The proposal called for a 5,000 ton marine slip whose main client was clear from the blueprints prepared in 1915. Although these prints deal primarily with measurements and depths, an elevation clearly shows the unmistakable profile of the Island’s new ferry the S.S. Prince Edward Island on the cradle. However, the scheme fell prey to the war effort and no additional funds were voted. In 1917, J.O. Hyndman, who had been a major supporter of the initiative received word from one of the Island MPs that “owing to the high cost of steel, tenders will not be called.” After the war it was clear that the number of vessels which might use the facility was sharply reduced and the land-side construction was not proceeded with.
In spite of occasional interest from the Board of Trade the matter lay dormant until 1937 when the plan was dusted off as a possible employment and infrastructure initiative to counter the effects of the depression. The head of Bruce Stewart and Company noted the loss of employment opportunity through not having dry dock facilities but it was clear that the thousands of dollars of repair work going to mainland marine slips was of primary interest to the company. However, at the time there were too many other labour intensive competing projects to make the investment in a marine slip a priority.
With the outbreak of the Second World War the issue of ship repair capacity again became timely. Bruce Stewart and Company had a number of defence contracts but were not able to take on major underwater work owing to the lack of a slipway. In 1942 the Maritime Board of Trade endorsed a motion calling for action on the matter. The loss of the car-ferry Charlottetown on its way to dry-dock in Halifax provided one more reason for a local facility as proponents argued that the ship would not have been lost if it was dry-docked in Charlottetown.
With post-war reconstruction another campaign was mounted in favour of the project. The Dominion government offered to transfer surplus equipment from either Shelburne N.S. or Bay Bulls Newfoundland to Charlottetown but the $100,000 cost of moving and erecting the material would have to be carried by the province which quickly backed away from support. In 1947 the federal Progressive Conservatives under John Bracken included the Marine Slip along with the Brighton Bridge and a Grain Elevator as promises to the electorate. The Tories were not successful in the next election and none of the projects on their list were picked up by the new Prime Minister, Louis St. Laurent. In fact all three remain unfulfilled.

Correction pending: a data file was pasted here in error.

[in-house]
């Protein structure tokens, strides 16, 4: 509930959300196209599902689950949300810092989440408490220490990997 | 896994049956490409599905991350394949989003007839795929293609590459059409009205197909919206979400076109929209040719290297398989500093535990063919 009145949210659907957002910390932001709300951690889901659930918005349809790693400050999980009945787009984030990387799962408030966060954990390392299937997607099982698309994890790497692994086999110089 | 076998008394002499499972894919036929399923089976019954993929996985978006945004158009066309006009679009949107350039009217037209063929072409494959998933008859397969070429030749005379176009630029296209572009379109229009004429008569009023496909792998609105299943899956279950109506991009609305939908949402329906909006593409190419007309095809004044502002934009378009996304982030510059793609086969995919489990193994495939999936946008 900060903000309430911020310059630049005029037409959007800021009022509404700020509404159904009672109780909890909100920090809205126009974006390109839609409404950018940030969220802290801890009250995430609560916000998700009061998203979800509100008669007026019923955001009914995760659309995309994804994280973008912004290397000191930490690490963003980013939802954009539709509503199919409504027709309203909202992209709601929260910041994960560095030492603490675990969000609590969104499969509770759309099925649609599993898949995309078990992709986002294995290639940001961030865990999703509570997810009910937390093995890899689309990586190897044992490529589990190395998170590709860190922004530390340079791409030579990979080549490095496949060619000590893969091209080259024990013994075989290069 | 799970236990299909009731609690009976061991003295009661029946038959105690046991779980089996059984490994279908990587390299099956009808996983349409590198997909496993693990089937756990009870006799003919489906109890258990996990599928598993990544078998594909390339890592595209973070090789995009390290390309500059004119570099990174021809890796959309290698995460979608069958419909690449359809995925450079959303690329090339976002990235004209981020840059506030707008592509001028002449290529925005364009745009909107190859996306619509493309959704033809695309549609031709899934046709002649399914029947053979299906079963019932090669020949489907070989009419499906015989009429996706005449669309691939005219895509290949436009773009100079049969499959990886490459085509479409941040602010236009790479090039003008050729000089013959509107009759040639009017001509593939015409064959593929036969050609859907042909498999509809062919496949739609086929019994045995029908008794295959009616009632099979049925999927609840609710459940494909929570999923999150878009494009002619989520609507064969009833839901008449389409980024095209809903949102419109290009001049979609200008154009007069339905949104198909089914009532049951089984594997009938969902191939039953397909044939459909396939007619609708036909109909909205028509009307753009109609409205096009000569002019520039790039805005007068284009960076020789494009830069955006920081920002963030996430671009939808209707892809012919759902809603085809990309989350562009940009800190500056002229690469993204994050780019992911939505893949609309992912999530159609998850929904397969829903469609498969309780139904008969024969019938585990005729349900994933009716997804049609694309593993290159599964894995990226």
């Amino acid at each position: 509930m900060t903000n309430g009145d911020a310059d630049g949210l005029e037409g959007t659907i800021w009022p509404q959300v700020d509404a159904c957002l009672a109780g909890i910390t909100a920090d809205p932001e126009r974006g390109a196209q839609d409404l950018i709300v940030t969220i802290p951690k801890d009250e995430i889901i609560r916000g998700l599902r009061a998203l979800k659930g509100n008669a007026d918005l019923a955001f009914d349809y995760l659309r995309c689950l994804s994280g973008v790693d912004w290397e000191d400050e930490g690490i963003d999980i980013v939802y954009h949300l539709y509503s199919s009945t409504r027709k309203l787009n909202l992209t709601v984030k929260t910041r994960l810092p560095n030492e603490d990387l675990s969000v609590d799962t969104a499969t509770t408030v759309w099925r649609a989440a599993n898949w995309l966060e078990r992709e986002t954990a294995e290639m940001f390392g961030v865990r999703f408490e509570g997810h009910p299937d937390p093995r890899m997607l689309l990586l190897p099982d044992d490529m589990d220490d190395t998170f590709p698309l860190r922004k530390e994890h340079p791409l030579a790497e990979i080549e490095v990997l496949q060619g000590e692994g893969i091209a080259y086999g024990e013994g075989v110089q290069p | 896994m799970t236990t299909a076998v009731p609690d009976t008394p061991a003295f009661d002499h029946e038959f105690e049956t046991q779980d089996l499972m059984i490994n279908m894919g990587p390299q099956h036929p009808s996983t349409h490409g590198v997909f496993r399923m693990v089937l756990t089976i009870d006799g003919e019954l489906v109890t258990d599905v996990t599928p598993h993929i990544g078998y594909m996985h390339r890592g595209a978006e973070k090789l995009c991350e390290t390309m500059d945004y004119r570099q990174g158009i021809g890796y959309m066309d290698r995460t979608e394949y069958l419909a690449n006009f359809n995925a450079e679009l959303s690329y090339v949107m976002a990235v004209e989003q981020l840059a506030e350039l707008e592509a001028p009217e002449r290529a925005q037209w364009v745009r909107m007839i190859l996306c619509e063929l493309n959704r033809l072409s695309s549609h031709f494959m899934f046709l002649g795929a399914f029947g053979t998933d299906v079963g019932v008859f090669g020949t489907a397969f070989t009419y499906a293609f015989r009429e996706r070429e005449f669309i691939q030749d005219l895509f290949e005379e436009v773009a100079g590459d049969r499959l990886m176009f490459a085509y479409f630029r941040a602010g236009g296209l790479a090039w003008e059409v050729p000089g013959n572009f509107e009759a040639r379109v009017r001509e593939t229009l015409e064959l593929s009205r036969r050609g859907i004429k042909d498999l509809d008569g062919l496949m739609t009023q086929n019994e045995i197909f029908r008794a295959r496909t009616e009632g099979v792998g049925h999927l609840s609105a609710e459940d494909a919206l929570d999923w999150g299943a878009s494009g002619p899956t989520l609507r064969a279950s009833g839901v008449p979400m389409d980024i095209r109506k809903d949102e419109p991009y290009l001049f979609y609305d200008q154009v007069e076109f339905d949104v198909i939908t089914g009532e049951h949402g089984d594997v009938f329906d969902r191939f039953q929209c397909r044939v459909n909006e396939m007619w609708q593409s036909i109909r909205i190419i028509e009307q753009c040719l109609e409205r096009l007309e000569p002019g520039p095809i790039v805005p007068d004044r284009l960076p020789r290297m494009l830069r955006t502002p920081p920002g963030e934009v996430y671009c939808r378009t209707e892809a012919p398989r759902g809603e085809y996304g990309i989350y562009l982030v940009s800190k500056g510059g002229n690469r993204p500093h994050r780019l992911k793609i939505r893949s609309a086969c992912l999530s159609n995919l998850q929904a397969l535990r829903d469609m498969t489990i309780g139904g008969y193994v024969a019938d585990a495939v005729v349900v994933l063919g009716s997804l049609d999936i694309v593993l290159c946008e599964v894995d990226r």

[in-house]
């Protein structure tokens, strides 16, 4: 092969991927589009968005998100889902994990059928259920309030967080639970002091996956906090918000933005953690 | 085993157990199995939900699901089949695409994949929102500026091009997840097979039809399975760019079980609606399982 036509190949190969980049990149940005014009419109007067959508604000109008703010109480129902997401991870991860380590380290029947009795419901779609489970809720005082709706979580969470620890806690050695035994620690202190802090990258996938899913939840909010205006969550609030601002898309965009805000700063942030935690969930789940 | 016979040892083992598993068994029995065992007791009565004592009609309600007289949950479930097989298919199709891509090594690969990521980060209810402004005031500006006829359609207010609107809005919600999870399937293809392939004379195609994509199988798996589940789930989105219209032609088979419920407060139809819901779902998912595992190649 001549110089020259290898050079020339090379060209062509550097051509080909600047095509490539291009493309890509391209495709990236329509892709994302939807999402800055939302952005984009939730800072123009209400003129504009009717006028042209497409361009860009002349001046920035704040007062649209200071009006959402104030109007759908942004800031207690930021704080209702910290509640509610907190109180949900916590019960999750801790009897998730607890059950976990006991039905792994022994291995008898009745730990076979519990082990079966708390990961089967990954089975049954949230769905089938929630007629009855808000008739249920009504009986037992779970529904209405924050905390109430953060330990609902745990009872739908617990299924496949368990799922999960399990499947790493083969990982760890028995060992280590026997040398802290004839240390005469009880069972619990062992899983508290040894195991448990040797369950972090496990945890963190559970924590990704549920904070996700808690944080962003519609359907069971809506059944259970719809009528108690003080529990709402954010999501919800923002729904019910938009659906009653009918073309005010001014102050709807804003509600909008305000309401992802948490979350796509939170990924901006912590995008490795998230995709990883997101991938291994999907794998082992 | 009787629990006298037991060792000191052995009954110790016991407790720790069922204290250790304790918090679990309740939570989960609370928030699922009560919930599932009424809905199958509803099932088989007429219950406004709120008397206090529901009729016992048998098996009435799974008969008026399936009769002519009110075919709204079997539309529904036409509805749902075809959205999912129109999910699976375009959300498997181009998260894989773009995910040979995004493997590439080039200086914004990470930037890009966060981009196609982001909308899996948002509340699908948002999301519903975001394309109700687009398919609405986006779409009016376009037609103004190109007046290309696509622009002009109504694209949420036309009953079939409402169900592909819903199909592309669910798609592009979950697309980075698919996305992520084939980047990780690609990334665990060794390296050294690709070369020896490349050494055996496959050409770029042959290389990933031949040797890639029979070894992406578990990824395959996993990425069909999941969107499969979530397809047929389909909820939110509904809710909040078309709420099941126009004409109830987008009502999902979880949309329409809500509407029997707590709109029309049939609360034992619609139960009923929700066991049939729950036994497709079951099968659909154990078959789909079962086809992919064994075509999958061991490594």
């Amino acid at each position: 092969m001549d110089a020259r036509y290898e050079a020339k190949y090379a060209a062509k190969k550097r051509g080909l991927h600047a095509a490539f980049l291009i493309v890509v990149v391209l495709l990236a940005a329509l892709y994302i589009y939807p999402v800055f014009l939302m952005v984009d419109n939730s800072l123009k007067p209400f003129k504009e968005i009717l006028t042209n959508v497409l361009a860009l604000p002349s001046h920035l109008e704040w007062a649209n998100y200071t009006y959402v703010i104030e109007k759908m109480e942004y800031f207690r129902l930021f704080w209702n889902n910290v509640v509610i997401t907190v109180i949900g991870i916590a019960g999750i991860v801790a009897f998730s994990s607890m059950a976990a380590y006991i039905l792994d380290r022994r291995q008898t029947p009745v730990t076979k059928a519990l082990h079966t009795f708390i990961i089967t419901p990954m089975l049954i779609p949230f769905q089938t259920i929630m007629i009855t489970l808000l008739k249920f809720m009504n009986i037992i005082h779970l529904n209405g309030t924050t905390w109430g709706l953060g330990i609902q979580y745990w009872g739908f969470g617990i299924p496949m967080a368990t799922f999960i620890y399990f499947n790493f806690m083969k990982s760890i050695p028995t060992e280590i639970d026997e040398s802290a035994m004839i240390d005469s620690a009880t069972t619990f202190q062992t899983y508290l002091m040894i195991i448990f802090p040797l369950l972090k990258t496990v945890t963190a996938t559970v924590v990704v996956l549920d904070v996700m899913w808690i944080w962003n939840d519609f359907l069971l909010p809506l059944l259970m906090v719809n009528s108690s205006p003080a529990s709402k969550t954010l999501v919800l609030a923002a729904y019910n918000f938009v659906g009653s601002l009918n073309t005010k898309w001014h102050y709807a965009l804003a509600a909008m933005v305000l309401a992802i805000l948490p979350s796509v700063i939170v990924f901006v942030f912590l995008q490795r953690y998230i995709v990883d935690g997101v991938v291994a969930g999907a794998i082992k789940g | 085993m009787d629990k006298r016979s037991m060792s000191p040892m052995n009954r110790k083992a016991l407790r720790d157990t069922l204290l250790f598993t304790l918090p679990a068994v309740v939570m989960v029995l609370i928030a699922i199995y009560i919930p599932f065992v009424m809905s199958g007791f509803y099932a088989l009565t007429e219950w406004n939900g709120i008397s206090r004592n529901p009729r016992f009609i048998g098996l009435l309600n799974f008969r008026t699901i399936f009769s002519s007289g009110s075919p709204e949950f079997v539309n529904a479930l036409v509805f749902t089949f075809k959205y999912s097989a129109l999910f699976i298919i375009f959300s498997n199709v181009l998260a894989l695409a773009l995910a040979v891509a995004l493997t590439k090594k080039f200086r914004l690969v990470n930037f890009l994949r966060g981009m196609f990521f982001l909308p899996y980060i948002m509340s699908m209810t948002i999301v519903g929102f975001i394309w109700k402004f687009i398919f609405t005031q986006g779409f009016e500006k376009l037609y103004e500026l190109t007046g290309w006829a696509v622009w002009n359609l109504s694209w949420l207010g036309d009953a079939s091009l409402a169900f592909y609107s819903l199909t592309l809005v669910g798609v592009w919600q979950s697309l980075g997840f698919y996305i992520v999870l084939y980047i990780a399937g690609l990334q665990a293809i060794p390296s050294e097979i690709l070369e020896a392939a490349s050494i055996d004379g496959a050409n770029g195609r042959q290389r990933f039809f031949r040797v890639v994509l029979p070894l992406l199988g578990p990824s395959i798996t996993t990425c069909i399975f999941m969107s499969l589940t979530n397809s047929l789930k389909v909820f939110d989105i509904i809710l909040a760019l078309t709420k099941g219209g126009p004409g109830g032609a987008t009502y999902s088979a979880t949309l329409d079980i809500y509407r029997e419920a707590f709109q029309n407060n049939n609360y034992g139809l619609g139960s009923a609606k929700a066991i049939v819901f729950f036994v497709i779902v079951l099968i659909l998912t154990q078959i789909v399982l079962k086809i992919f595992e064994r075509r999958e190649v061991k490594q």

The last hurrah for the marine slip was in 1953 when the employees of Bruce Stewart and Company called a public meeting in Charlottetown on the marine slip. By this time the Southport site had been discarded in favour of land near the railway round house (and not far from the Bruce Stewart plant) and the size had been scaled back from 5,000 tons to 1,200 tons. The project was no longer about the car-ferries which had grown too large to be considered as customers but about smaller commercial, fishing and pleasure craft. The more modest proposal still failed to attract Ottawa interest and the matter finally died.
When the air photos for 1958 are examined there is still a faint outline of the dredged channel, more than 40 years after the project was begun and abandoned. The federal government held on to the land in Southport until at least the late 1950s and it is now a neighbourhood of shore front homes with a view of Charlottetown instead of an industrial site. Today the dredged channel appears to be completely silted up and not a single trace remains of the Southport Marine Slip.